Who'll pay for flood damage in SE Minnesota?

No special session, she says
During an appearance in Stockton, Lt. Gov. Carol Molnau said she doesn't know if a special session of the Legislature is necessary.
MPR Photo/Sea Stachura

In an estimate released late Monday afternoon, Gov. Tim Pawlenty said the combined damages to homes, businesses and public infrastructure is more than $67 million dollars. So who pays the bills?

Speaking in Winona, Molnau made two things clear: Minnesotans have been helping each other generously in these difficult times, and to get reimbursed every person, township and agency needs to document all losses and expenses.

After that, it seems there are more questions than answers. Molnau, who is also the transportation commissioner, says the department of transportation is still in clean-up mode.

Out of service
Vehicles all over Stockton are covered with mud from the flooding.
MPR Photo/Sea Stachura

"We're literally clearing debris, still. Last night we had a couple more washes," she said. "They were small, they were taken off the roads, but continuing rain will make a difference as to where our efforts are."

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Heavy rain is expected Monday night. Nine highways were damaged in last weekend's flash floods. That doesn't include any of the county, city and township roads affected.

"The question people are asking is not only when will things be open, but when they are, who will pay for it all?" she said.

Molnau says she hopes to have state highways fully repaired by November. Federal highway emergency money will give the state some funds to fix the trunk highways, but not local roadways. Local governments should look to FEMA for that money. Molnau says she realizes that reimbursement process can take up to two years, and says the state may be able to provide some loans to local governments in the meantime.

Molnau says she doesn't want to rush into a special session without having a complete sense of the region's needs.

Local governments are already straining under the clean-up costs. In previous disasters the state Legislature appropriated funds for counties and municipalities to help pay for recovery, the governor has said he is willing to consider a special session. But Molnau says they need all the facts.

"If there is opportunity for us to help, you don't want to miss something significant and needs to be addressed. You don't know that until a full assessment is done," she said.

The list of needs is already lengthy. The Department of Health is investigating mold levels in the affected areas.

Minnesota Pollution Control Agency Commissioner Brad Moore says his staff is working with counties to find disposal sites for solid and hazardous waste. Wastewater treatment plants in Goodview and Rushford are shut down. Rushford's freshwater treatment plant is polluted with E. coli.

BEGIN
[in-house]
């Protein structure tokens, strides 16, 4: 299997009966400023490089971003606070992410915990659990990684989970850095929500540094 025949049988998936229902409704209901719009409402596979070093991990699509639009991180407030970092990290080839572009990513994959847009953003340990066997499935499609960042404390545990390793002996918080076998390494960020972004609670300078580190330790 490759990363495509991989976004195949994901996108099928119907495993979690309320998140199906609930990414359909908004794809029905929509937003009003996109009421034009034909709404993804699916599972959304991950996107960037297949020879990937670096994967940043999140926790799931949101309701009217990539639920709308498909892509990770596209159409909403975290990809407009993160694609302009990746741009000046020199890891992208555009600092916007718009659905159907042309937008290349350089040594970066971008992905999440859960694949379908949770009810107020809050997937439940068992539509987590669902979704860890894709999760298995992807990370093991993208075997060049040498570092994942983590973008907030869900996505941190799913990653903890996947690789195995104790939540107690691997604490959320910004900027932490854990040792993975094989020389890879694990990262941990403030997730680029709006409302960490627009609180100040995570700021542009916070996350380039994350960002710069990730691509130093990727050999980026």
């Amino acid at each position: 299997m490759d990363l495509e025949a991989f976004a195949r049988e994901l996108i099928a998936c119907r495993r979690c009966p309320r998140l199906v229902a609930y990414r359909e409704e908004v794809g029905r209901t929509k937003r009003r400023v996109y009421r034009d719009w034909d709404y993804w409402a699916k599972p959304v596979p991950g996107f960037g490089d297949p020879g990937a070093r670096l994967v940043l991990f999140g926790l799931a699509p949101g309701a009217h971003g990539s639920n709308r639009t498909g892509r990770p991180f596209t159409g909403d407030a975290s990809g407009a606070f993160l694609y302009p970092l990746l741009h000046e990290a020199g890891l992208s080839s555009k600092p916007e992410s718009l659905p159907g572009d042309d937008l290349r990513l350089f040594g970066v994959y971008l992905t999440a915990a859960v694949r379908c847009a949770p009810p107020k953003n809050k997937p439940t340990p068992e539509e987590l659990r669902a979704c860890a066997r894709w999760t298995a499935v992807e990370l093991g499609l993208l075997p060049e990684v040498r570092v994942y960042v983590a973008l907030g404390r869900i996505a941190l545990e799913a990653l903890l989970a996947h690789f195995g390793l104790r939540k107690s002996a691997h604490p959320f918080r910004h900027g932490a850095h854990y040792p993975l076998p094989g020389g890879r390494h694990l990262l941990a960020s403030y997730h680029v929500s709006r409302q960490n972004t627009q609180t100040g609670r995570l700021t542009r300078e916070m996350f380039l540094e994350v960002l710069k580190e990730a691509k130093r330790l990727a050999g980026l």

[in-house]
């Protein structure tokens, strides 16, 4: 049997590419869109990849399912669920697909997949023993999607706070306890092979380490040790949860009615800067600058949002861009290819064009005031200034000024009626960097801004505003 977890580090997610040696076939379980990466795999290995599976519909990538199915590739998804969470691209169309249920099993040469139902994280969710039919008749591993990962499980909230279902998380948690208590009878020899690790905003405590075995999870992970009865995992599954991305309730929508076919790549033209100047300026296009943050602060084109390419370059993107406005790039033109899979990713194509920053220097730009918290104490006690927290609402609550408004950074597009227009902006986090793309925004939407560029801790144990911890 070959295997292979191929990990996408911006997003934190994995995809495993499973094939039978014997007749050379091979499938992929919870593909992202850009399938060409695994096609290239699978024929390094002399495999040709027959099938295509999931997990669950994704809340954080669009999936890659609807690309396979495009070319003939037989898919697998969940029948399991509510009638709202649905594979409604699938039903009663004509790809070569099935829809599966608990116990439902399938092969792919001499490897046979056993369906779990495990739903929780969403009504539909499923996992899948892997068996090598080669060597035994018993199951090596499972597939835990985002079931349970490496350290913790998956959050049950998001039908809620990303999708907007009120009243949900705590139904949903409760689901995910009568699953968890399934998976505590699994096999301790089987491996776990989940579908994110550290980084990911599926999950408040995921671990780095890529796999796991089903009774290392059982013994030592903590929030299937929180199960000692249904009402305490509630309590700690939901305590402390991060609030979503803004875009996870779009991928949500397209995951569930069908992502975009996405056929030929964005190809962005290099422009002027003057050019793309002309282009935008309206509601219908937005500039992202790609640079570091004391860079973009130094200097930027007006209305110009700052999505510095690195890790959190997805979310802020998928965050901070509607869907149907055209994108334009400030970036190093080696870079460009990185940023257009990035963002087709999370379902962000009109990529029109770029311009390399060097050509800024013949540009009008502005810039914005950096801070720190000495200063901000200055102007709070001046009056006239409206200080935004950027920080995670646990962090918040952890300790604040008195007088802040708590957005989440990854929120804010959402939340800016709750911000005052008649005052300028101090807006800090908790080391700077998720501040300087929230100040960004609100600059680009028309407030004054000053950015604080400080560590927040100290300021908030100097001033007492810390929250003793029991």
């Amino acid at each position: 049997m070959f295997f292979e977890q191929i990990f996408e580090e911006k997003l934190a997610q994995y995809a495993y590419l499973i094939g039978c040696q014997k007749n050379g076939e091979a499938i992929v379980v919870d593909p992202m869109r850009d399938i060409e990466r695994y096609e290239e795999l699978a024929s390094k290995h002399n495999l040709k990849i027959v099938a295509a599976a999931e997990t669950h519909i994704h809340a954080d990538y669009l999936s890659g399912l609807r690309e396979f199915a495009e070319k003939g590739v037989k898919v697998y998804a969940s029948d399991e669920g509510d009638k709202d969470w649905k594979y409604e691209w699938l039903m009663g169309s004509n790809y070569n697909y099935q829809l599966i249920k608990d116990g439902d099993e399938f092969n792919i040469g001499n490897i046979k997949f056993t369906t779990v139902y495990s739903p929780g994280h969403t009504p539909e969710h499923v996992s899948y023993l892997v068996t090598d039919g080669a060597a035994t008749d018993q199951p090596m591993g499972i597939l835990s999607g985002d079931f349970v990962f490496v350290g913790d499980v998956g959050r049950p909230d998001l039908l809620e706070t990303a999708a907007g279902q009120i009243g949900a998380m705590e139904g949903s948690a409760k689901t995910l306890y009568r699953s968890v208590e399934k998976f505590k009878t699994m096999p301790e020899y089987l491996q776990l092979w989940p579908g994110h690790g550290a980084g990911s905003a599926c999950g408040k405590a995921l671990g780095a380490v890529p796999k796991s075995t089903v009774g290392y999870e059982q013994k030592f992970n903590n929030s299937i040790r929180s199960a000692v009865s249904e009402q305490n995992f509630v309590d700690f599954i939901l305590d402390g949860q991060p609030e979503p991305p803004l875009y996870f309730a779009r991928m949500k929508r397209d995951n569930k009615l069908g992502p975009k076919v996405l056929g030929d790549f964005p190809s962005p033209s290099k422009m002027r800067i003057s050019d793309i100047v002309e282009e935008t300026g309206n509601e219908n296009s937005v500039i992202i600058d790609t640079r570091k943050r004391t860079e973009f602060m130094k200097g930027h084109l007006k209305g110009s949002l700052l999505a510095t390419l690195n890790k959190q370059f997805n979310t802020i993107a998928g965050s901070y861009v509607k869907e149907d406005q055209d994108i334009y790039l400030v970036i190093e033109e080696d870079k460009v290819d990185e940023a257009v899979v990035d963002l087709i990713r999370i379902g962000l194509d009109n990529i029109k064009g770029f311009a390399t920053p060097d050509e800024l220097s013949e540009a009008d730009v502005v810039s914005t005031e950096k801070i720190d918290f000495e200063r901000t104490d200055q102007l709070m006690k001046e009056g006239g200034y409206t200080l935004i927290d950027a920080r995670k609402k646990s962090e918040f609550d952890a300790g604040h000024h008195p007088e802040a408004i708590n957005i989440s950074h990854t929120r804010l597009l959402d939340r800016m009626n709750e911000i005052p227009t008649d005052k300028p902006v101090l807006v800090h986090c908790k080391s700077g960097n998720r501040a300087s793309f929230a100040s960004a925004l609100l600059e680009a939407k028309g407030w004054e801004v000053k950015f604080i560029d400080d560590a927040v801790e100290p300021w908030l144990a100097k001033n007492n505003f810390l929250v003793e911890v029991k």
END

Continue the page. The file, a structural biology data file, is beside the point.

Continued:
Moore says resolving these problems is a painstaking process. And it's not the MPCA's only concern. Moore says in Utica Township sinkholes are forming around a feedlot's manure storage basin. He says the PCA is watching that area.

"Feedlots are designed with a good two feet or more of additional capacity to deal with rainwater," he said. "We've had that amount of rainwater for that in a matter of days. So we are in danger at a number of those facilities of overtopping. Department of Agriculture, MPCA are working with agriculture community to figure out how to deal with that in a way so that the waste doesn't go directly into the rivers."

Nearly 5,000 feedlots are registered in the six-county disaster area. Moore is particularly concerned with those feedlots in Winona, Fillmore and Houston counties hemorrhaging manure into the region's Karst geology.

While these immediate concerns are being addressed, DNR Commissioner Mark Holsten says his agency is looking at what could be done in the future to better handle a disaster like this. Holsten says the area was supposed to be somewhat protected from floods. Holsten says his department is trying to understand what happened.

"The levies, the dikes, that were all put in place, the management of water as we knew it to be, and understanding how and where that rain fell and the volume of that rain, that's what we're in the process of trying to understand," he said.

Understanding what happened may lead to further infrastructure needs, that could also mean more costs. At the moment, many city governments are looking at a forecast of major losses.

Property values are plummeting, for the moment water and sewer revenues are dried up in some places, and a couple city administrators say it's hard to keep track of all expenses.